Here's one thing we can credit the Bush Administration for: its invasion of Iraq has made more apparent what our government is doing when it "promotes democracy in the Middle East." Before, there was much to illustrate the contradiction between rhetoric and reality. But in the past, U.S. officials could "poor-mouth" their influence: "we're doing what we can."
Now that the U.S. is an occupying power in Iraq, the role of the U.S. is in sharper focus. The power of the U.S. in Iraq is not absolute. U.S. officials have to negotiate with Iraqi power centers. But the U.S. has powerful influence. And the direction in which this influence is being exercised is more visible than usual.
Case in point: U.S. efforts to pressure the Iraqi parliament to pass a hydrocarbon law, reorganizing the oil industry. If a goal of the Bush Administration is truly to promote democracy, then what Iraqis actually think of this law is a critical question.
We now have some evidence about this, and the evidence suggests that the majority of Iraqis do not support the law that the Bush Administration is trying to impose.
Oil Change International commissioned a poll. More than six-in-ten (63%) of all respondents said they preferred that Iraqi companies rather than foreign firms take the lead in developing Iraq's oil (32% "strongly," 31% "moderately").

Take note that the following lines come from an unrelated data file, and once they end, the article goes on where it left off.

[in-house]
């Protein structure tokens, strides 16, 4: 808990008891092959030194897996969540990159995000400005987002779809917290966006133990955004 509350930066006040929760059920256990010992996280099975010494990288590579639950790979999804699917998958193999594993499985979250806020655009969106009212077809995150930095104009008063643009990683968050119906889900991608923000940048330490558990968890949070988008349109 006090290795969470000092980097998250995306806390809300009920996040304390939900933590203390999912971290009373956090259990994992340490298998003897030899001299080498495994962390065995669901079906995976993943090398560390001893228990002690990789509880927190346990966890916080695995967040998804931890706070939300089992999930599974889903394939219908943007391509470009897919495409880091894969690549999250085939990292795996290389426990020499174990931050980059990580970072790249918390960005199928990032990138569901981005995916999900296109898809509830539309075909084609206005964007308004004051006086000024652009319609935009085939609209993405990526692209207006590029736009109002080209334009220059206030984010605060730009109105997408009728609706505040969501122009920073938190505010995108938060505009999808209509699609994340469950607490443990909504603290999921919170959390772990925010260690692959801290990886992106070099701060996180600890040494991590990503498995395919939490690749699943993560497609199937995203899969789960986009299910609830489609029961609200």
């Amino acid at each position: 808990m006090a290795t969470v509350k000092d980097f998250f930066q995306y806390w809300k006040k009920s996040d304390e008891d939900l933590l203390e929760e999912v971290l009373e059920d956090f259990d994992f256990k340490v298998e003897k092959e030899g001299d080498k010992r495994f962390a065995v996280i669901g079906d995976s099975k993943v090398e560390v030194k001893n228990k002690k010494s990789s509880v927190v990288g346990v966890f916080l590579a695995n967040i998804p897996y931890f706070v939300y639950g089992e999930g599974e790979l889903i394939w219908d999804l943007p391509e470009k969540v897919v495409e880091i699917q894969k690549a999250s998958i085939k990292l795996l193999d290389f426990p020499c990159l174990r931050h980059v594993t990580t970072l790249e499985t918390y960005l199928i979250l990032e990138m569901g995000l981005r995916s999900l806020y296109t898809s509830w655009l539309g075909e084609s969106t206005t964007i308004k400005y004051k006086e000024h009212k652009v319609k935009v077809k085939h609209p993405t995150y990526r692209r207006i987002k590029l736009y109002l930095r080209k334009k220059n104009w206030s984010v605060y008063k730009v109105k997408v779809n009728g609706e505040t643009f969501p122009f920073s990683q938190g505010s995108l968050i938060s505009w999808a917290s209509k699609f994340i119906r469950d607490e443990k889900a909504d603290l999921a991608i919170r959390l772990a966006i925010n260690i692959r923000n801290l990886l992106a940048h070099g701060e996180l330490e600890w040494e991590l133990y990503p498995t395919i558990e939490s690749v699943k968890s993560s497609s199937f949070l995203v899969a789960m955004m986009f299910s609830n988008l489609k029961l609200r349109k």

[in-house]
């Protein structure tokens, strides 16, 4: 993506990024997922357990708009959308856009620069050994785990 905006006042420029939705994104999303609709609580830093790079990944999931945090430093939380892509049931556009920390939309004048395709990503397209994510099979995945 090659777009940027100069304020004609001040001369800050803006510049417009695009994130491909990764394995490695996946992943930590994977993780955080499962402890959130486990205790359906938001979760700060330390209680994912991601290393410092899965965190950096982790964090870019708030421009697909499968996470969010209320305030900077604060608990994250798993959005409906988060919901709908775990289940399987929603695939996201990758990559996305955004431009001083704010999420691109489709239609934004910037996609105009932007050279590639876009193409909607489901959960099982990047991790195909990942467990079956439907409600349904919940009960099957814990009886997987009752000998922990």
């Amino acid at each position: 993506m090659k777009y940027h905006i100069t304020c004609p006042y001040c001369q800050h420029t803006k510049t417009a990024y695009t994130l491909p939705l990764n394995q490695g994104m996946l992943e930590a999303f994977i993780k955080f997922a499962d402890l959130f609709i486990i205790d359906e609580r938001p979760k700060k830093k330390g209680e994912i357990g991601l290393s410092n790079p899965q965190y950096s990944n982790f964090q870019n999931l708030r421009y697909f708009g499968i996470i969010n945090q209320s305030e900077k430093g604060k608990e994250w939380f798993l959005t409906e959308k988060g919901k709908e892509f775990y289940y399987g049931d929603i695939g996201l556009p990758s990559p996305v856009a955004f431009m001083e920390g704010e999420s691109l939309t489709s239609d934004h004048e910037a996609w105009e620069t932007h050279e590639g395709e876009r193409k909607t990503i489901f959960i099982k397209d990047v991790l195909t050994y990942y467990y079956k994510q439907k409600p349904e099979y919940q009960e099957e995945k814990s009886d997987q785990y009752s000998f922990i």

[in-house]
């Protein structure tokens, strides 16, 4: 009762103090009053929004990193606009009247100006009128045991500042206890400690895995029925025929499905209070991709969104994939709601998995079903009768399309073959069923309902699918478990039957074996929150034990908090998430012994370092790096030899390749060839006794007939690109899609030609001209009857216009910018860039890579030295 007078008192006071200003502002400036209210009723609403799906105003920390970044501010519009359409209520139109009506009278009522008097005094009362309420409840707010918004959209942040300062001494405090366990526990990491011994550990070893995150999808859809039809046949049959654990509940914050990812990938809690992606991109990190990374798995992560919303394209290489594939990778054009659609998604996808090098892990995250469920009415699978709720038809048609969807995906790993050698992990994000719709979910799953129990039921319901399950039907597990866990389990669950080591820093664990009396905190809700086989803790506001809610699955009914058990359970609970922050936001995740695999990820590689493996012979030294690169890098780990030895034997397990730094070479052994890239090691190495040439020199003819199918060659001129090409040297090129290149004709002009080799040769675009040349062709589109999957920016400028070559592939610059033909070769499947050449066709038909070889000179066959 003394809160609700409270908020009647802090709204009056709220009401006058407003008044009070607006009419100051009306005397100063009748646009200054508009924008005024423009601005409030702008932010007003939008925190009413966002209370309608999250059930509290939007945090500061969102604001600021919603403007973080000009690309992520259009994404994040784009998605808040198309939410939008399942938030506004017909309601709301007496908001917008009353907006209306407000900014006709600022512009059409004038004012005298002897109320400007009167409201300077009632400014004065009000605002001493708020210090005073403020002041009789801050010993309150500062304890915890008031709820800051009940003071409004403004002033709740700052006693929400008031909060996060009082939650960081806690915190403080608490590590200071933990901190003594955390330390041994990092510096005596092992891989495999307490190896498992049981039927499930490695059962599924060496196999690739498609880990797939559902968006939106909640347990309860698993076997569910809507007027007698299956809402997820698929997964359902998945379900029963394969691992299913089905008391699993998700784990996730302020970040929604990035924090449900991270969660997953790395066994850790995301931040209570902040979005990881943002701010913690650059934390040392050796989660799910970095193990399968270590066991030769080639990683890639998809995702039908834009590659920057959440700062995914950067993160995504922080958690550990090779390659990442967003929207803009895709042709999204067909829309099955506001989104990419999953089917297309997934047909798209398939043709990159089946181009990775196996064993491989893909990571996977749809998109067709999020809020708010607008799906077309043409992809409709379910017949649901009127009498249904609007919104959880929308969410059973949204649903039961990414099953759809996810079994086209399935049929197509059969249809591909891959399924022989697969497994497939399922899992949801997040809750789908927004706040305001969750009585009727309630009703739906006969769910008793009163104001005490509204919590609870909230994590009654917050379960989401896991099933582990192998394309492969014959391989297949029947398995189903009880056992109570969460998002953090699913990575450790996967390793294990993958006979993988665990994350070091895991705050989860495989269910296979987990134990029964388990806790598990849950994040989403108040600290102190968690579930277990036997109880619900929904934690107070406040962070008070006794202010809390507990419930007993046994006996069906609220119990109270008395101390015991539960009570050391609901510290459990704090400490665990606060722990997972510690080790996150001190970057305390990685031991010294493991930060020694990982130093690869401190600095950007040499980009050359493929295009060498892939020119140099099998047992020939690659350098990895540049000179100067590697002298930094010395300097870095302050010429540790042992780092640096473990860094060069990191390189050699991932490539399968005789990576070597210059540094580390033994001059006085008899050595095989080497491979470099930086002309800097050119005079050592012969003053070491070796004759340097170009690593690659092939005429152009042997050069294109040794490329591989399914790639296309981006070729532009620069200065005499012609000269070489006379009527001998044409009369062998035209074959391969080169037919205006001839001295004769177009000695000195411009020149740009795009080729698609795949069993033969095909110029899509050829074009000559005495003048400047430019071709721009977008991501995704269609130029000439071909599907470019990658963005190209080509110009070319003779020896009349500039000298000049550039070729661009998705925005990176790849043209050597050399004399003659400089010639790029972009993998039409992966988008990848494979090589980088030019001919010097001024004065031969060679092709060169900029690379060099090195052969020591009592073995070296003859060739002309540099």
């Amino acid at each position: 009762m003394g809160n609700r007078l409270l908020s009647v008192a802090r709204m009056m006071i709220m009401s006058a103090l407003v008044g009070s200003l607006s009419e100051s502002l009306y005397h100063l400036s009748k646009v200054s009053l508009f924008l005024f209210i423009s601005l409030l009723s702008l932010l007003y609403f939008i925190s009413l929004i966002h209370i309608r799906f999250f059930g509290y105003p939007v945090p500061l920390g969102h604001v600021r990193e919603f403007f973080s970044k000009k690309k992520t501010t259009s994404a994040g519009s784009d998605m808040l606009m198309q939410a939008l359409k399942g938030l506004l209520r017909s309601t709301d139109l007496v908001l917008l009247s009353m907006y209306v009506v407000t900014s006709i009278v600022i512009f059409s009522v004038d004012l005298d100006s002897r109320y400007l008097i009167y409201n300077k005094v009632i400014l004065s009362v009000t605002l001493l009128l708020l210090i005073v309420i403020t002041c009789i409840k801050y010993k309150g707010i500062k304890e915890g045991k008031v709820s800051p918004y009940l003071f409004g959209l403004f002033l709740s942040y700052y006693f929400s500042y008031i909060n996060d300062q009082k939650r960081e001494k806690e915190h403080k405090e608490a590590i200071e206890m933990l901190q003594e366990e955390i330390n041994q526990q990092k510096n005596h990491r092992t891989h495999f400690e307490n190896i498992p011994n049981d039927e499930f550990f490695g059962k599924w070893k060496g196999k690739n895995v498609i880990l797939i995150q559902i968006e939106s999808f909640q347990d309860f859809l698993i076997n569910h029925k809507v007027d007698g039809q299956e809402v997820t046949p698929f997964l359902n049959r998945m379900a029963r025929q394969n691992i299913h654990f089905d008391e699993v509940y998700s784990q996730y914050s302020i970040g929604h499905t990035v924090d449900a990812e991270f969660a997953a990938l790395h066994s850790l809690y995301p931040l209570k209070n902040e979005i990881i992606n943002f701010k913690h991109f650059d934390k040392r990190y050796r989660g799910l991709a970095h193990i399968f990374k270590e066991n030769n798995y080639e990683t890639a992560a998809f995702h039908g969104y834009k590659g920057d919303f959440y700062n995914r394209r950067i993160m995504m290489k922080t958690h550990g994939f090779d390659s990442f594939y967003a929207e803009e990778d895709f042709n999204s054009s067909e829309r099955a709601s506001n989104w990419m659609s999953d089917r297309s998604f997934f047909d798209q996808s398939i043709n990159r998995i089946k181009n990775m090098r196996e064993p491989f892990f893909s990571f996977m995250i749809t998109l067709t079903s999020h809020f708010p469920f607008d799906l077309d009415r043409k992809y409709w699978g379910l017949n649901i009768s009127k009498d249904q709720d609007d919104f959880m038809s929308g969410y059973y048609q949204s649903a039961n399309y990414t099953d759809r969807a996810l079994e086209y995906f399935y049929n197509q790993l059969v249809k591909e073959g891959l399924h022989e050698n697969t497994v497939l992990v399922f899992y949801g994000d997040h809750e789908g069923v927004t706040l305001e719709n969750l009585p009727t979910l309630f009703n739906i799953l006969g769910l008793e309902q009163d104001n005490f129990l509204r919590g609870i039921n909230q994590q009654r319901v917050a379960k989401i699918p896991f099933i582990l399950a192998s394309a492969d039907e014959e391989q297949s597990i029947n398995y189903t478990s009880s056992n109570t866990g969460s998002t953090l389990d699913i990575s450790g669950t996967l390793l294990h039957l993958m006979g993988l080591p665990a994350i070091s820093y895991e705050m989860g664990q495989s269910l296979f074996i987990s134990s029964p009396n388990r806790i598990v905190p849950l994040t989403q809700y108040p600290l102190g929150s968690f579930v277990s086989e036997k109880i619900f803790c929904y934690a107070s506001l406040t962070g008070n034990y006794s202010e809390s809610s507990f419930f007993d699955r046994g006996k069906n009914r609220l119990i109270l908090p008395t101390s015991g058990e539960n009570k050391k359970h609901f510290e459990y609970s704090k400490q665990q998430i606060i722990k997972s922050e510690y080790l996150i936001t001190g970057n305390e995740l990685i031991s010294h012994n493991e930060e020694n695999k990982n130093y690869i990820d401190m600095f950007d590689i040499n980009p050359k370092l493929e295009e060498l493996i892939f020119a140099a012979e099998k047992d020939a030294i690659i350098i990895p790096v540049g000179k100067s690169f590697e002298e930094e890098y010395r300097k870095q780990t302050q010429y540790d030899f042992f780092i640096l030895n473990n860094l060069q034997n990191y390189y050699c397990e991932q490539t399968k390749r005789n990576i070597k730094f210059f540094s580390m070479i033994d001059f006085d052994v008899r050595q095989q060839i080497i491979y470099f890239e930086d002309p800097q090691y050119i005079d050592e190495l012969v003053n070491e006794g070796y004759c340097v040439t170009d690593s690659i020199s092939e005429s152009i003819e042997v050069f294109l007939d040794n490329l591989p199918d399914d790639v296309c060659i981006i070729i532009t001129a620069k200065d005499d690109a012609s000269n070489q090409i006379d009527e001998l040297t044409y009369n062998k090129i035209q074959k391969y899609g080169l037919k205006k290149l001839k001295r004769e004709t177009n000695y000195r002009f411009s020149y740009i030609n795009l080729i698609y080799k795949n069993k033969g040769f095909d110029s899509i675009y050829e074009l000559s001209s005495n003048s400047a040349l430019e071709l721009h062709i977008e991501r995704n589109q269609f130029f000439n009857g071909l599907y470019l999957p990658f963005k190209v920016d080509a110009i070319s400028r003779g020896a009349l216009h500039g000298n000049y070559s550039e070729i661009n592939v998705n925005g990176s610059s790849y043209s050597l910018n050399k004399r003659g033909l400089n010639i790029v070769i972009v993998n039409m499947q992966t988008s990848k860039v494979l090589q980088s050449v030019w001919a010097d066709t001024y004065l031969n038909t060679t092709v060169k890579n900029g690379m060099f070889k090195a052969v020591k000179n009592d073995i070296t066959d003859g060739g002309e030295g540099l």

The poll also found that three-quarters of Iraqis say their government has provided either "totally inadequate" or "somewhat inadequate" information on the draft oil law, as Ben Lando noted in a UPI analysis .
Reasonable people can disagree in their predictions about what exactly the consequences of the passage of the oil law as currently drafted would be. They can also disagree in their assessment of whether the draft law is in the interest of the majority of Iraqis. But if Iraq is a democracy, the final judgment belongs to the Iraqi people.
U.S. media reporting has misleadingly conflated the question of the proposed reorganization of the industry with the question of how oil revenues are distributed among Iraqis - Counterspin critiques the New York Times coverage here - and there has been little debate. A few Members of Congress - Reps. Kucinich, Sestak, and Delahunt, for example - have spoken up.
One suspects that part of the reason is that if supporters of continuing the indefinite U.S. occupation of Iraq were forced to concede that Iraqis don't support what the U.S. is doing - not to mention that nearly a million Iraqis have died - the whole argument about "cut and run" would be exposed as a cruel farce. If one is engaged in an immoral enterprise, there's nothing brave about "staying the course."
Robert Naiman is Senior Policy Analyst and National Coordinator at Just Foreign Policy.